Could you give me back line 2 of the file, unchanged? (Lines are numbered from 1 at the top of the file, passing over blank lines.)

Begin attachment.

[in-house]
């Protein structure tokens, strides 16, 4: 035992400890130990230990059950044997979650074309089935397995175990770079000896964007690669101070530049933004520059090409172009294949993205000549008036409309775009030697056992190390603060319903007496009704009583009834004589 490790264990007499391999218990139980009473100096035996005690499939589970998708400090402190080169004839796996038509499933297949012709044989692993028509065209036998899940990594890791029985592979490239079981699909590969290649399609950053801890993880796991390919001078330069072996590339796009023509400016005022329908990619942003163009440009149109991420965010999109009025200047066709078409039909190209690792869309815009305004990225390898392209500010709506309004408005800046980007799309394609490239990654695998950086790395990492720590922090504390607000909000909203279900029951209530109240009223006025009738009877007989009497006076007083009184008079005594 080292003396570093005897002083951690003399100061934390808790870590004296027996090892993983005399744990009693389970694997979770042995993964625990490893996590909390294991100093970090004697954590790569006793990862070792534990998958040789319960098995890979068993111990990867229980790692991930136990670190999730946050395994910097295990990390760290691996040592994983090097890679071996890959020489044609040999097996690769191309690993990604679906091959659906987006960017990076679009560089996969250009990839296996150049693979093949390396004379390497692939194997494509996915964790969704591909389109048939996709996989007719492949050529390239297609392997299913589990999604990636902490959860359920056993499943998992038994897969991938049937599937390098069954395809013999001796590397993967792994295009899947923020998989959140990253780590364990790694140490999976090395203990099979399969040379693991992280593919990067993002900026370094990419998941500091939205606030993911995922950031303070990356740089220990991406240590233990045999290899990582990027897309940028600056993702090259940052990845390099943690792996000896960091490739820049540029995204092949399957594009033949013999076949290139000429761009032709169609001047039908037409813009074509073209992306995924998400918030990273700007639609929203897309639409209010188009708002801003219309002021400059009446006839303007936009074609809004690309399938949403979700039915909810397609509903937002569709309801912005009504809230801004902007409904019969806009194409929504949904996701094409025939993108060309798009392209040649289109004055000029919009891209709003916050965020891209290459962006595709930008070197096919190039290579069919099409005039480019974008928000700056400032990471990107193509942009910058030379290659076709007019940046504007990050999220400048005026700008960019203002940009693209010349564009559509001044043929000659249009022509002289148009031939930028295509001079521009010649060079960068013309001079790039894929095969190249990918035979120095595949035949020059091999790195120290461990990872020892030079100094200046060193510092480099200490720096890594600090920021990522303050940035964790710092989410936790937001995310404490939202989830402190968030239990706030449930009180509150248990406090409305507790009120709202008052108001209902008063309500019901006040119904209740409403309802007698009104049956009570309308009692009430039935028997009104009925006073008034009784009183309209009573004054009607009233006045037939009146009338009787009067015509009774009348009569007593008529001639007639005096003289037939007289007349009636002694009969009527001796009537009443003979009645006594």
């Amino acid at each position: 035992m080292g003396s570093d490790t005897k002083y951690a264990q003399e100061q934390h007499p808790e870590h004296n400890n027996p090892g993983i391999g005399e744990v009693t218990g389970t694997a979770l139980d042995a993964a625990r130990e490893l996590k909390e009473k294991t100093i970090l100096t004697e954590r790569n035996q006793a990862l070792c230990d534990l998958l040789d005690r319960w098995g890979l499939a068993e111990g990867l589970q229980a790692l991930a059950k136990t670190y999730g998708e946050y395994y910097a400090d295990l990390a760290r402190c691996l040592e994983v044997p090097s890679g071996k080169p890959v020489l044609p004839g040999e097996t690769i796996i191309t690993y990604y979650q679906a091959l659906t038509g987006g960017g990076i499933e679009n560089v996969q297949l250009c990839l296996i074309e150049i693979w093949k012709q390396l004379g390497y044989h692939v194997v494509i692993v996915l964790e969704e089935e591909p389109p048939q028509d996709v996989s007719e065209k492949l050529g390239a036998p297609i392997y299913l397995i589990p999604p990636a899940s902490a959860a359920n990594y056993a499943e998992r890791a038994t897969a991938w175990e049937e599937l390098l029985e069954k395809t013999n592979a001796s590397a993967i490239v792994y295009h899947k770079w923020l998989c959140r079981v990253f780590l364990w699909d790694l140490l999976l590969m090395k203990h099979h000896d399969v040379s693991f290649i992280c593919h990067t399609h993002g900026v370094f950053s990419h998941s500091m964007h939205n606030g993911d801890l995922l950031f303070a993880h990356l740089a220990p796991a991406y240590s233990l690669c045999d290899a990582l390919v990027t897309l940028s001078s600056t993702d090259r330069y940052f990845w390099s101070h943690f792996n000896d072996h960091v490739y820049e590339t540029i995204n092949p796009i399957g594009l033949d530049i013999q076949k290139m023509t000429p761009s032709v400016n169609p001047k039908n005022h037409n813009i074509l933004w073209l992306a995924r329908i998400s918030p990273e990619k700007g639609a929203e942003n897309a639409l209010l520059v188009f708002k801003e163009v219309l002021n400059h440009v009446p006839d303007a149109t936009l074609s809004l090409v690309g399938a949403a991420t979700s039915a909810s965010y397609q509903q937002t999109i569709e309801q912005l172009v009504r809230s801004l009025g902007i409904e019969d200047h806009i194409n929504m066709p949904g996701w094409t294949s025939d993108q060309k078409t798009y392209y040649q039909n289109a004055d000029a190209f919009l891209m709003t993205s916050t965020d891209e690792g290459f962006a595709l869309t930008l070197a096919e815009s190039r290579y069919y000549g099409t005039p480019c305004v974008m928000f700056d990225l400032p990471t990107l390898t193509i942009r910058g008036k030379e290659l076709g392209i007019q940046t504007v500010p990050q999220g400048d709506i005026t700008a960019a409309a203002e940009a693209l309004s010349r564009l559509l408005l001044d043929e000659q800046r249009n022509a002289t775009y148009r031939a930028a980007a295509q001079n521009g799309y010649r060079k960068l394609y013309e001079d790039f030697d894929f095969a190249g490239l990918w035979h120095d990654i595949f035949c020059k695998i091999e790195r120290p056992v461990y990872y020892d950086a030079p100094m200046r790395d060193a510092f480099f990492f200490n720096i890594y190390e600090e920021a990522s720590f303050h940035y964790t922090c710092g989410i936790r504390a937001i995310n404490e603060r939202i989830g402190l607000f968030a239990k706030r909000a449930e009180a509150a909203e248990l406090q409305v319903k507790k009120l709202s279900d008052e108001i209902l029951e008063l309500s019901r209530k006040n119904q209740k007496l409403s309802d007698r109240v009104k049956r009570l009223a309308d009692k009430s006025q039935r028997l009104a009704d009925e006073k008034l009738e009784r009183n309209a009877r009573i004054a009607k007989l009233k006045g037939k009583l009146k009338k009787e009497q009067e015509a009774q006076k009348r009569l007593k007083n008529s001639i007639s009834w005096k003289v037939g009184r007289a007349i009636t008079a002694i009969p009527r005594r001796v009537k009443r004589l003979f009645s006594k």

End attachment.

């Protein structure tokens, strides 16, 4: 035992400890130990230990059950044997979650074309089935397995175990770079000896964007690669101070530049933004520059090409172009294949993205000549008036409309775009030697056992190390603060319903007496009704009583009834004589 490790264990007499391999218990139980009473100096035996005690499939589970998708400090402190080169004839796996038509499933297949012709044989692993028509065209036998899940990594890791029985592979490239079981699909590969290649399609950053801890993880796991390919001078330069072996590339796009023509400016005022329908990619942003163009440009149109991420965010999109009025200047066709078409039909190209690792869309815009305004990225390898392209500010709506309004408005800046980007799309394609490239990654695998950086790395990492720590922090504390607000909000909203279900029951209530109240009223006025009738009877007989009497006076007083009184008079005594 080292003396570093005897002083951690003399100061934390808790870590004296027996090892993983005399744990009693389970694997979770042995993964625990490893996590909390294991100093970090004697954590790569006793990862070792534990998958040789319960098995890979068993111990990867229980790692991930136990670190999730946050395994910097295990990390760290691996040592994983090097890679071996890959020489044609040999097996690769191309690993990604679906091959659906987006960017990076679009560089996969250009990839296996150049693979093949390396004379390497692939194997494509996915964790969704591909389109048939996709996989007719492949050529390239297609392997299913589990999604990636902490959860359920056993499943998992038994897969991938049937599937390098069954395809013999001796590397993967792994295009899947923020998989959140990253780590364990790694140490999976090395203990099979399969040379693991992280593919990067993002900026370094990419998941500091939205606030993911995922950031303070990356740089220990991406240590233990045999290899990582990027897309940028600056993702090259940052990845390099943690792996000896960091490739820049540029995204092949399957594009033949013999076949290139000429761009032709169609001047039908037409813009074509073209992306995924998400918030990273700007639609929203897309639409209010188009708002801003219309002021400059009446006839303007936009074609809004690309399938949403979700039915909810397609509903937002569709309801912005009504809230801004902007409904019969806009194409929504949904996701094409025939993108060309798009392209040649289109004055000029919009891209709003916050965020891209290459962006595709930008070197096919190039290579069919099409005039480019974008928000700056400032990471990107193509942009910058030379290659076709007019940046504007990050999220400048005026700008960019203002940009693209010349564009559509001044043929000659249009022509002289148009031939930028295509001079521009010649060079960068013309001079790039894929095969190249990918035979120095595949035949020059091999790195120290461990990872020892030079100094200046060193510092480099200490720096890594600090920021990522303050940035964790710092989410936790937001995310404490939202989830402190968030239990706030449930009180509150248990406090409305507790009120709202008052108001209902008063309500019901006040119904209740409403309802007698009104049956009570309308009692009430039935028997009104009925006073008034009784009183309209009573004054009607009233006045037939009146009338009787009067015509009774009348009569007593008529001639007639005096003289037939007289007349009636002694009969009527001796009537009443003979009645006594």